Maternity Leave in Asia

As I was carrying my child, I was pondering about the entitled maternity leave that was offered in Malaysia. I know for a fact that Singapore provides 4 months of paid maternity leave for mothers and 2 weeks for the new dad. As for Malaysia, it is 60 consecutive days for the new mums. Some companies may be relatively generous, I am referring to the minimum amount of benefits require by the law of that country. Even if you are not a mom or a dad, these are interesting facts that some countries do more to encourage their birth rates and our next generations while other countries talk the talk but do not walk the walk.

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In general, European countries tend to be extremely generous with their parental allowance like Sweden which offers 18 weeks of paid maternity leave on top of 480 days of leave at 80% of their normal pay with another 90 days of paternity leave for the fathers, and Iceland gets the parents of 9 months (?!!) parental leave to be split between the two.

However, not much of the articles surrounding on maternity leave is featured on Asia. So to my curiosity, I did a little research and asking around and the below information is what I have consolidated.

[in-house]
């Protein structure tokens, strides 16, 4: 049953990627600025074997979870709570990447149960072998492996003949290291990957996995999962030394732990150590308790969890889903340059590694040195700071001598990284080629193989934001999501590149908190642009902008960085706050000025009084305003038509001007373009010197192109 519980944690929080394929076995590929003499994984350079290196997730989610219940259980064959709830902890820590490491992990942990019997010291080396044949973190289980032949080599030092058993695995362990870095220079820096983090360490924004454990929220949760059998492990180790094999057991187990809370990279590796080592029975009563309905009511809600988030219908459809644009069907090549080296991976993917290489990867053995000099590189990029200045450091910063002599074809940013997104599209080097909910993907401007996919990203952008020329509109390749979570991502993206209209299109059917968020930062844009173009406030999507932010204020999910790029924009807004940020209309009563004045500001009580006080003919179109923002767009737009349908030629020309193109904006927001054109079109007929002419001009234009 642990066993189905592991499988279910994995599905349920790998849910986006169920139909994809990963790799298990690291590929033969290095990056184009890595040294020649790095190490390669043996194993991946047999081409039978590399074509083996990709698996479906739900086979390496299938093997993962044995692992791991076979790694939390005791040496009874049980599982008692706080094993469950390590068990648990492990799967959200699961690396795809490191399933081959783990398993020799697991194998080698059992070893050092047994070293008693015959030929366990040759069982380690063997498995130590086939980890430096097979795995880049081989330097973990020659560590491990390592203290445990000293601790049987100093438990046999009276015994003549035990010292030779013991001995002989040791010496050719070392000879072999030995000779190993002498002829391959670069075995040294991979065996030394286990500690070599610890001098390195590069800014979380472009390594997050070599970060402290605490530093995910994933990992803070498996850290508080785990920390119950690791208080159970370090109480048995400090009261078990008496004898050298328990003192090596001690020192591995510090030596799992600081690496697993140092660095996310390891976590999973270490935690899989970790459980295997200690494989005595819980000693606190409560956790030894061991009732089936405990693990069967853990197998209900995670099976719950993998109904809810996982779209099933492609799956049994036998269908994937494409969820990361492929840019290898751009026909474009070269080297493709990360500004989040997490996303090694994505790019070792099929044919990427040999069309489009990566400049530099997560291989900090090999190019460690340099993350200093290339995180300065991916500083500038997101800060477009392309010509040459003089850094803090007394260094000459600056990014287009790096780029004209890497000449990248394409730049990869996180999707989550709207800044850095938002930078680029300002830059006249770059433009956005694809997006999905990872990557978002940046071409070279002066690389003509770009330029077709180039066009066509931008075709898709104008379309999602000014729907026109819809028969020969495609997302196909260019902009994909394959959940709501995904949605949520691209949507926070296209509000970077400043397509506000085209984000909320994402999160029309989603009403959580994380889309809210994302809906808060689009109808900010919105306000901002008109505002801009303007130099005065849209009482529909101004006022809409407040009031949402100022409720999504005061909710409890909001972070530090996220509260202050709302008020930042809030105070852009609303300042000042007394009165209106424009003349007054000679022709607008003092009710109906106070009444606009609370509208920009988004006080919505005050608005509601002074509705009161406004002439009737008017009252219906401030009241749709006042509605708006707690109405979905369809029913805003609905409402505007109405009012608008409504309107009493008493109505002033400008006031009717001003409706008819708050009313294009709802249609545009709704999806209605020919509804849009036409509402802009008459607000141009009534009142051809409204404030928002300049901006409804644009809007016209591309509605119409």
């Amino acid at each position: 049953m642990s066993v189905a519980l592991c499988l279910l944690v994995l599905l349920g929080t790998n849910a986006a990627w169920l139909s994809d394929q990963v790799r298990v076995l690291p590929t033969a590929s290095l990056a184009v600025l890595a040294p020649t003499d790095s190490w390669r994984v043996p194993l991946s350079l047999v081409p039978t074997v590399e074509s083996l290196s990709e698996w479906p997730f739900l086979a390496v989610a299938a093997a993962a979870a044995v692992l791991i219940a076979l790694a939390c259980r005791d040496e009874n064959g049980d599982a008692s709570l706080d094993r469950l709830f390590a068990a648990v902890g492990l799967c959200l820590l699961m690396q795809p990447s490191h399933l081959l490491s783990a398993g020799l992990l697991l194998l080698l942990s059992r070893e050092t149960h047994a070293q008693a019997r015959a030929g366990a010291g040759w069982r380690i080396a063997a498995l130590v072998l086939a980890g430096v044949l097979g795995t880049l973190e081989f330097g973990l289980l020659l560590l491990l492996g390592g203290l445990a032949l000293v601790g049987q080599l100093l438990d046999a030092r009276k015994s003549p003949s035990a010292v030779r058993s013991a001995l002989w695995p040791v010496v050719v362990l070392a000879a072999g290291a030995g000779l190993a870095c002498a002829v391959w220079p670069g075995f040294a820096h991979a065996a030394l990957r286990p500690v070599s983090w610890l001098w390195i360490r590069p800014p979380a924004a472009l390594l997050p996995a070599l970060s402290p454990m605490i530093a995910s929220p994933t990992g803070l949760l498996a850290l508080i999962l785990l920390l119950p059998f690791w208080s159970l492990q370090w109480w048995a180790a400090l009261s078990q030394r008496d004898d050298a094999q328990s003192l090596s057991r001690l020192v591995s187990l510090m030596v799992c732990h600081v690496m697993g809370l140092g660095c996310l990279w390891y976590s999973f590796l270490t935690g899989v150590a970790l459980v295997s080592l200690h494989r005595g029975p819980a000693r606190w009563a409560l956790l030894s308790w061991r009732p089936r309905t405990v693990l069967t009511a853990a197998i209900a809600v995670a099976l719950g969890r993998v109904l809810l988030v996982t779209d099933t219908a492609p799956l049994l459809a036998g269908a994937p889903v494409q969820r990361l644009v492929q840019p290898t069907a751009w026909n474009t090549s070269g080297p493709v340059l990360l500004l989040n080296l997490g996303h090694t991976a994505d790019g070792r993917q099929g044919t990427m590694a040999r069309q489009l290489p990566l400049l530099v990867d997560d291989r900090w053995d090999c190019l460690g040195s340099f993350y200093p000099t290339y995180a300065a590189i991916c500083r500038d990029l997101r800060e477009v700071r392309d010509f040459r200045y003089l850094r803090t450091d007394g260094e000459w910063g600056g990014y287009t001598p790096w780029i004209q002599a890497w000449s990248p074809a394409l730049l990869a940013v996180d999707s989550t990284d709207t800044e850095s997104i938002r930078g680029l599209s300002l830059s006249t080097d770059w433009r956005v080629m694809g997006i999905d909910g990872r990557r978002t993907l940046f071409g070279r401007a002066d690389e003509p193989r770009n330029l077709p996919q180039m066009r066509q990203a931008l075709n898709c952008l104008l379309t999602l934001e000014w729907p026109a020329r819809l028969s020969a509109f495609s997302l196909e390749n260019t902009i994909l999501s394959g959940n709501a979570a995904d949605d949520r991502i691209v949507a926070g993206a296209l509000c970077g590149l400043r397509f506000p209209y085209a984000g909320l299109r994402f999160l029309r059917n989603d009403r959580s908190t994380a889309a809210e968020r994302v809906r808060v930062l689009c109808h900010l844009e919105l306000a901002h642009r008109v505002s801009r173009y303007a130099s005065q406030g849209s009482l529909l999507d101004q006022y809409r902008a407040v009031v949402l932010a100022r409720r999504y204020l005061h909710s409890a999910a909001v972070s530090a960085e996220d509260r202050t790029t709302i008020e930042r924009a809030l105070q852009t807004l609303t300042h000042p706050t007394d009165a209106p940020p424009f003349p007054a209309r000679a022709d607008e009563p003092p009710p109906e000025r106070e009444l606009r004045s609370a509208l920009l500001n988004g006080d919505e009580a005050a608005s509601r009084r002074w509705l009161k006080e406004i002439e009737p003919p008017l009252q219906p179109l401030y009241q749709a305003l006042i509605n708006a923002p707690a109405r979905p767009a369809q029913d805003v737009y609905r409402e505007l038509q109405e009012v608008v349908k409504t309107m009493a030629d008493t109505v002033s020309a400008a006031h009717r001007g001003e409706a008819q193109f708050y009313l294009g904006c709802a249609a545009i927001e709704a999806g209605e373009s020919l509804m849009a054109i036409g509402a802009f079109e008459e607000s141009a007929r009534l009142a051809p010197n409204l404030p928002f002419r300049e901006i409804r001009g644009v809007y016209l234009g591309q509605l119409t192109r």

Singapore
We get 4 months or 16 weeks of government-paid maternity leave and 2 weeks of paternity leave for the fathers.

Malaysia
A mere 60 consecutive days for the new mummies.

Thailand
Mothers get 90 days leave and 45 of the 90 days of that is on full pay, the other 45 days is on the Social Welfare Fund.

China
The standard is a minimum of 128 days maternity leave (this is 30 days longer than the statutory minimum before the amendment of the once child policy). As for paternity leave, it is subjected from local province to province.

Vietnam
Since May 2013, female workers in Vietnam are entitled to six months of maternity leave. If a woman has more than one child, she is entitled to a further 30 days off for each additional child.

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Indonesia
Maternity leave includes 1.5 months before the birth and 1.5 months after the birth, as certified in writing by an obstetrician or midwife.

Myanmar